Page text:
Even in poor or average circulated conditions, the value of the 1929 (P) dime sits at no less than $2.50. In extremely fine condition, this rises to $6.50. And at about uncirculated condition, the price can go anywhere between $12 (AU50) and $19 (AU58).

In mint state, 1929 (P) dimes are valued at upwards of $23. These coins are most plentiful in MS64 and MS65 grades, which can cost you $55 and $80, respectively. At a near-perfect grade of MS67, a coin like this can be valued at $425.

As you can see, the 1929 (P) dime is very valuable, even if many of them were minted that year. But with a Full Bands designation, the price goes even higher. An MS68 coin with Full Bands is valued at a tremendous amount of $11,450.

1929 Dime Value for “D” Mint Mark

1929 “D” Mint Mark Dime

  • Type: Mercury Dime
  • Edge: Reeded
  • Mint mark: D
  • Place of minting: Denver
  • Year of minting: 1929
  • Face value: $0.10
  • $ price: $2.50 to $32,000
  • Quantity produced: 5,034,000
  • Designer: Adolph A. Weinman

Meanwhile, in Denver, a little over 5 million 1929 dimes were minted. Even if it’s only one-fifth the number of coins minted in Philadelphia, it’s also one of the most common collectors’ dimes of the 1920s.

These D mint mark coins are the most valuable among the three issues when it comes to extremely fine and about uncirculated conditions. This is because it’s quite scarce in those conditions. However, the Frisco-minted issues are a tad bit more valuable in the mint state.

In extremely fine circulated condition, for example, a Denver-minted 1929 dime can go for $20. One that is minted in Philly can only go for around $6.50, and in San Francisco, about $11.

As with all coins, the better the condition, the higher the value of a 1929 D dime. An AU55-grade coin can cost you $25, and an uncirculated coin at a high grade of MS67 is valued at $475.

This price leaps even more when given a Full Bands designation, the latter coin jumping to a value of $2,400 when given this prestige.

1929 Dime Value for “S” Mint Mark

1929 “S” Mint Mark Dime

  • Type: Mercury Dime
  • Edge: Reeded
  • Mint mark: S
  • Place of minting: San Francisco
  • Year of minting: 1929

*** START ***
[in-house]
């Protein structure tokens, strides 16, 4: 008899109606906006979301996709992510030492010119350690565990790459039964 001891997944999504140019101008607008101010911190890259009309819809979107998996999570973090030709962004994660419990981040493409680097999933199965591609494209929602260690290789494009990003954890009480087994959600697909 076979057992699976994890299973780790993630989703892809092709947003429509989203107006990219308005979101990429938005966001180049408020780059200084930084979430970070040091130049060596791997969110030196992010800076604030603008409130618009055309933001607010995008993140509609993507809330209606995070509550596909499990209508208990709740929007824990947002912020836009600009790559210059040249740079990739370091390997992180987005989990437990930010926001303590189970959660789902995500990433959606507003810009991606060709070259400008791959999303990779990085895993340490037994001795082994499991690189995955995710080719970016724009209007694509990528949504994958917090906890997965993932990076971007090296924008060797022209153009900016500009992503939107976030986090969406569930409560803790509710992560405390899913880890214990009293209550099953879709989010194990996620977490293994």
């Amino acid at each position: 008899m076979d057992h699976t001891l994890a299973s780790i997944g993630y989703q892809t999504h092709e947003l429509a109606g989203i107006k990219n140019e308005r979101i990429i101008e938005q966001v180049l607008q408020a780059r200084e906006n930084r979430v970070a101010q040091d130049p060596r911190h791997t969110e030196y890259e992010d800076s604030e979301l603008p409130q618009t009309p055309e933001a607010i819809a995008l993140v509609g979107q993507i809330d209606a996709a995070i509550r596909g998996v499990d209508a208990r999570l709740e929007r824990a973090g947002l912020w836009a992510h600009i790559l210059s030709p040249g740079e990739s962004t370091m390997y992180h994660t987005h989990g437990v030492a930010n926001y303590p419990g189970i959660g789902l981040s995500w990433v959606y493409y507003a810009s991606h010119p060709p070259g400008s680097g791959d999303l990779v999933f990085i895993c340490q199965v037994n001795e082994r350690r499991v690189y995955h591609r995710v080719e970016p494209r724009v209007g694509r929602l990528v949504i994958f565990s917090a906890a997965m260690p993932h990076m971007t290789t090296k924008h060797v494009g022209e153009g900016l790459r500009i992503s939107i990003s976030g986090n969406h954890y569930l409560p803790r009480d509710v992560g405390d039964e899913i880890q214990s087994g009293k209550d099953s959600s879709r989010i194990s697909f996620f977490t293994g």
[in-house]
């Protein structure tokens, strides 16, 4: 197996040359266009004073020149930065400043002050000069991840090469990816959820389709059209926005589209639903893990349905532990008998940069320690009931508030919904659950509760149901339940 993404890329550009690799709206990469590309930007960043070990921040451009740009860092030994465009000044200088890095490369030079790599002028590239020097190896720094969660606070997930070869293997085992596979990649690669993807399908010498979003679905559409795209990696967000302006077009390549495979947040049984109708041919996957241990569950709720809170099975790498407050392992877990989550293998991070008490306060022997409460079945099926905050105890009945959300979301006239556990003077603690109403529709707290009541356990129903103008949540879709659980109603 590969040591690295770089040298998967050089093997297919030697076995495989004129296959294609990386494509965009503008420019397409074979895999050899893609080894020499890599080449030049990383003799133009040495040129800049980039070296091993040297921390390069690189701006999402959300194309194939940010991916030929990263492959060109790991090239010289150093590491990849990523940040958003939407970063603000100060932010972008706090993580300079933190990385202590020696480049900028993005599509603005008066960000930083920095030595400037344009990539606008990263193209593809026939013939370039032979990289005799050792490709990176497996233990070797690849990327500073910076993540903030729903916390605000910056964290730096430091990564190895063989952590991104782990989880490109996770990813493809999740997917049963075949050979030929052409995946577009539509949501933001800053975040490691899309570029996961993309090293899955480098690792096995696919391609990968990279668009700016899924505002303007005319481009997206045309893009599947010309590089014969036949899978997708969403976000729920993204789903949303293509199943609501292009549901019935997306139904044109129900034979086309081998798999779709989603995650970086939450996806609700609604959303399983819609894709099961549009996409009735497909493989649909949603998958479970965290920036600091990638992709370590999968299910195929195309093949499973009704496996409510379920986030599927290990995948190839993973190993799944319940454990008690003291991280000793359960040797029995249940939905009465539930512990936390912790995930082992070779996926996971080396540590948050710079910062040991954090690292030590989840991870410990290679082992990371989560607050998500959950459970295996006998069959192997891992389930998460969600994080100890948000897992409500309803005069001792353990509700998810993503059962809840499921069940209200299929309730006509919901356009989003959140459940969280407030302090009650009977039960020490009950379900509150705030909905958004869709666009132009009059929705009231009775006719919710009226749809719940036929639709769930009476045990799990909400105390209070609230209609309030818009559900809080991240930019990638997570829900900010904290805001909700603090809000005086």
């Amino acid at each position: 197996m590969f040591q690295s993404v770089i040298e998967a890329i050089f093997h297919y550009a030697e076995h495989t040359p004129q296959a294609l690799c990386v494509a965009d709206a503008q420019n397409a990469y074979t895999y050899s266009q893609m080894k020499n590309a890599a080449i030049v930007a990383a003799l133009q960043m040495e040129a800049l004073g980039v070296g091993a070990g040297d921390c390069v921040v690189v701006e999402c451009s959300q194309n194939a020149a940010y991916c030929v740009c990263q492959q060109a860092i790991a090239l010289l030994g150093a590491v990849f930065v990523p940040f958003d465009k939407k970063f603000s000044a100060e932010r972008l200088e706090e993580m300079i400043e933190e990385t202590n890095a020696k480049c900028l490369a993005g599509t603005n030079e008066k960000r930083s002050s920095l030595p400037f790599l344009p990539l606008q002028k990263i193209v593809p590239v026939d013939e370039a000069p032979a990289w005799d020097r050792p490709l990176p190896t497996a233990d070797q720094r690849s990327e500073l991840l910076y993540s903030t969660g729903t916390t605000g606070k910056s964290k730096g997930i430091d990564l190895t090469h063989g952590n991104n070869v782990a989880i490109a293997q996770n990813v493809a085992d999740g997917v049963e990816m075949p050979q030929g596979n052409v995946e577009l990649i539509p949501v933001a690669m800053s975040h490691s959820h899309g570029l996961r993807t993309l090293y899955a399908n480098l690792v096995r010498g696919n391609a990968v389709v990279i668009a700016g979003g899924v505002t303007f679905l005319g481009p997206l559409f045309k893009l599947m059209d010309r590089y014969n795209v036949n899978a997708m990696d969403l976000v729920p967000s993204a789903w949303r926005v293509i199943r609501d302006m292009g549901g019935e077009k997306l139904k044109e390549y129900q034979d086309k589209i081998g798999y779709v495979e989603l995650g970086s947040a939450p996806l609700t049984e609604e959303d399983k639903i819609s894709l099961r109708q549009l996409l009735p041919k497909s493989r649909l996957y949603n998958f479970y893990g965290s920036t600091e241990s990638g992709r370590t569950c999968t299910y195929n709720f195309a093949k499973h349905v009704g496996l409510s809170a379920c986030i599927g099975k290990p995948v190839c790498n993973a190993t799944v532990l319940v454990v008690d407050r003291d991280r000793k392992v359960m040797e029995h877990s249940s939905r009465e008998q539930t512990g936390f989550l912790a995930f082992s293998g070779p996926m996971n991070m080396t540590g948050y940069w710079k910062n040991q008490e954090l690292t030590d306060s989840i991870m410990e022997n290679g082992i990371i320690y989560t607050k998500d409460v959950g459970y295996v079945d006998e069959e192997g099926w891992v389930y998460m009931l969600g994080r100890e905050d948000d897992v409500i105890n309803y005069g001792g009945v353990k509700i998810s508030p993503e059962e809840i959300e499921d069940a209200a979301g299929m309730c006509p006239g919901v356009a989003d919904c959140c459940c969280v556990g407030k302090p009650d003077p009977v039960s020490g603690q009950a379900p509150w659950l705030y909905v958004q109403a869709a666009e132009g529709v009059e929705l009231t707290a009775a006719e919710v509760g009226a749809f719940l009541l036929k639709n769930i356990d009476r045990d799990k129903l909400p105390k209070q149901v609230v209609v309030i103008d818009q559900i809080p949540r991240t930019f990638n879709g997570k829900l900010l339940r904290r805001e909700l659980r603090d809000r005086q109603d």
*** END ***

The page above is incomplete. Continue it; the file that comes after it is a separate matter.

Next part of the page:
• Face value: $0.10
  • $ price: $2.75 to $5,600
  • Quantity produced: 4,730,000
  • Designer: Adolph A. Weinman

In the mintage year of 1929, San Francisco produced the fewest dimes. Because of this scarcity, they’re quite valuable, especially in mint-state conditions. Circulated coins are also quite common, which may be surprising given the modest number of coins produced that year.

In extremely fine, circulated condition, a San Francisco-minted 1929 dime can cost $11—almost double the value of a Philly-minted one. In mint states, the prices can go from $37 (MS60) all the way to around $2,000 (MS68).

It’s quite hard to find 1929 S dimes with Full Bands, making them extremely valuable. For example, an MS67 coin can go as high up as $2,975 with this honorable designation. This price is over four times more valuable than without its Full Bands designation.

History of the 1929 Dime

In the early 1900s, the Barber dime was the ten-cent coin used in circulation. However, it was looking more and more rigid and outdated. The US Treasury believed it was time for a change. They wanted a design that was more aesthetically appealing and symbolized peace and freedom of thought.

After a competition between Albin Polasek, Hermon MacNeil, and Adolph Weinman, the latter won the design contest with his idea of Lady Liberty and the symbolic fasces.

It is said that the designer based the portrait of Lady Liberty on Elsie Kachel Stevens—the wife of poet Wallace Stevens and a tenant at Weinman’s New York City apartment back in the day.

Although this coin is known as the Mercury dime, it doesn’t show Mercury—the god of commerce. It actually shows Lady Liberty. But old habits die hard, and Americans still refer to this coin as the Mercury dime after all these years, even after the character in the design has been cleared up.